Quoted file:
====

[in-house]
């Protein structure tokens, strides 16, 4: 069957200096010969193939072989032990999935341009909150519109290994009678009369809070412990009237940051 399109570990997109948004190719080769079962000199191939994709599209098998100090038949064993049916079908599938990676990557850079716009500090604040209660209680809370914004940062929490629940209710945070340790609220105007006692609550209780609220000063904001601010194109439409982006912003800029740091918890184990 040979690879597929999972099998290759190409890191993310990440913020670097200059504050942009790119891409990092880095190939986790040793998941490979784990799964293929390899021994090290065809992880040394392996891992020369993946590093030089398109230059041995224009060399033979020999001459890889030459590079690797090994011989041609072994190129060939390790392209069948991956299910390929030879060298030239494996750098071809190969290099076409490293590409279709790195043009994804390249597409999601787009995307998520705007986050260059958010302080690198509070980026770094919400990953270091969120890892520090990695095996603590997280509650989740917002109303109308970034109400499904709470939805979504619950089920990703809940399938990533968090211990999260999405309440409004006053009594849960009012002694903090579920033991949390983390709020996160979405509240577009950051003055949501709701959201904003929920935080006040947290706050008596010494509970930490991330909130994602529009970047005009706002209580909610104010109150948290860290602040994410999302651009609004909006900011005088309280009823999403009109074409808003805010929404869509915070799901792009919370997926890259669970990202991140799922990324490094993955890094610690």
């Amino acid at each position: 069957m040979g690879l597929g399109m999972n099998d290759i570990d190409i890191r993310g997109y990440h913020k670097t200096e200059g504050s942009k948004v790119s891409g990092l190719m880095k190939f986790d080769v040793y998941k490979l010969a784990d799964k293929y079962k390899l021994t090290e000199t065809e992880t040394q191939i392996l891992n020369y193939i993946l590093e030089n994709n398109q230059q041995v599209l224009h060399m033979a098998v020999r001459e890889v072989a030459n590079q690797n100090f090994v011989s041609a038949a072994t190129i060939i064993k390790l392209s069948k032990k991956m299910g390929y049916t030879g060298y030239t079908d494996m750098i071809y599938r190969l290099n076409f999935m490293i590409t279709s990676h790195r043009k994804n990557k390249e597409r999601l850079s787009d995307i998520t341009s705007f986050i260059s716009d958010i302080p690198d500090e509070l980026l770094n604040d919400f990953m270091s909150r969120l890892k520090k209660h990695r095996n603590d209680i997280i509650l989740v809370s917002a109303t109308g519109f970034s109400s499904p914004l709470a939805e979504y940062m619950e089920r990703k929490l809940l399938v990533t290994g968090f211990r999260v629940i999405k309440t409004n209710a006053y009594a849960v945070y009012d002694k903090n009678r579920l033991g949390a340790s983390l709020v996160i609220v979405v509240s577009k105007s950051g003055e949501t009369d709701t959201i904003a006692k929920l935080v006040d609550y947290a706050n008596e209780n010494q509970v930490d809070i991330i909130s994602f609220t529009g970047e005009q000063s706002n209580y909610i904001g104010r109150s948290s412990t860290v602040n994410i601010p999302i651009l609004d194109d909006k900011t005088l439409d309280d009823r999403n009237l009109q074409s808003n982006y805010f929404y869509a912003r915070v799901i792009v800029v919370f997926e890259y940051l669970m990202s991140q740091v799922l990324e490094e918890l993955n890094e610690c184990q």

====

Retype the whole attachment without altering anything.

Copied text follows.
[in-house]
């Protein structure tokens, strides 16, 4: 069957200096010969193939072989032990999935341009909150519109290994009678009369809070412990009237940051 399109570990997109948004190719080769079962000199191939994709599209098998100090038949064993049916079908599938990676990557850079716009500090604040209660209680809370914004940062929490629940209710945070340790609220105007006692609550209780609220000063904001601010194109439409982006912003800029740091918890184990 040979690879597929999972099998290759190409890191993310990440913020670097200059504050942009790119891409990092880095190939986790040793998941490979784990799964293929390899021994090290065809992880040394392996891992020369993946590093030089398109230059041995224009060399033979020999001459890889030459590079690797090994011989041609072994190129060939390790392209069948991956299910390929030879060298030239494996750098071809190969290099076409490293590409279709790195043009994804390249597409999601787009995307998520705007986050260059958010302080690198509070980026770094919400990953270091969120890892520090990695095996603590997280509650989740917002109303109308970034109400499904709470939805979504619950089920990703809940399938990533968090211990999260999405309440409004006053009594849960009012002694903090579920033991949390983390709020996160979405509240577009950051003055949501709701959201904003929920935080006040947290706050008596010494509970930490991330909130994602529009970047005009706002209580909610104010109150948290860290602040994410999302651009609004909006900011005088309280009823999403009109074409808003805010929404869509915070799901792009919370997926890259669970990202991140799922990324490094993955890094610690």
């Amino acid at each position: 069957m040979g690879l597929g399109m999972n099998d290759i570990d190409i890191r993310g997109y990440h913020k670097t200096e200059g504050s942009k948004v790119s891409g990092l190719m880095k190939f986790d080769v040793y998941k490979l010969a784990d799964k293929y079962k390899l021994t090290e000199t065809e992880t040394q191939i392996l891992n020369y193939i993946l590093e030089n994709n398109q230059q041995v599209l224009h060399m033979a098998v020999r001459e890889v072989a030459n590079q690797n100090f090994v011989s041609a038949a072994t190129i060939i064993k390790l392209s069948k032990k991956m299910g390929y049916t030879g060298y030239t079908d494996m750098i071809y599938r190969l290099n076409f999935m490293i590409t279709s990676h790195r043009k994804n990557k390249e597409r999601l850079s787009d995307i998520t341009s705007f986050i260059s716009d958010i302080p690198d500090e509070l980026l770094n604040d919400f990953m270091s909150r969120l890892k520090k209660h990695r095996n603590d209680i997280i509650l989740v809370s917002a109303t109308g519109f970034s109400s499904p914004l709470a939805e979504y940062m619950e089920r990703k929490l809940l399938v990533t290994g968090f211990r999260v629940i999405k309440t409004n209710a006053y009594a849960v945070y009012d002694k903090n009678r579920l033991g949390a340790s983390l709020v996160i609220v979405v509240s577009k105007s950051g003055e949501t009369d709701t959201i904003a006692k929920l935080v006040d609550y947290a706050n008596e209780n010494q509970v930490d809070i991330i909130s994602f609220t529009g970047e005009q000063s706002n209580y909610i904001g104010r109150s948290s412990t860290v602040n994410i601010p999302i651009l609004d194109d909006k900011t005088l439409d309280d009823r999403n009237l009109q074409s808003n982006y805010f929404y869509a912003r915070v799901i792009v800029v919370f997926e890259y940051l669970m990202s991140q740091v799922l990324e490094e918890l993955n890094e610690c184990q």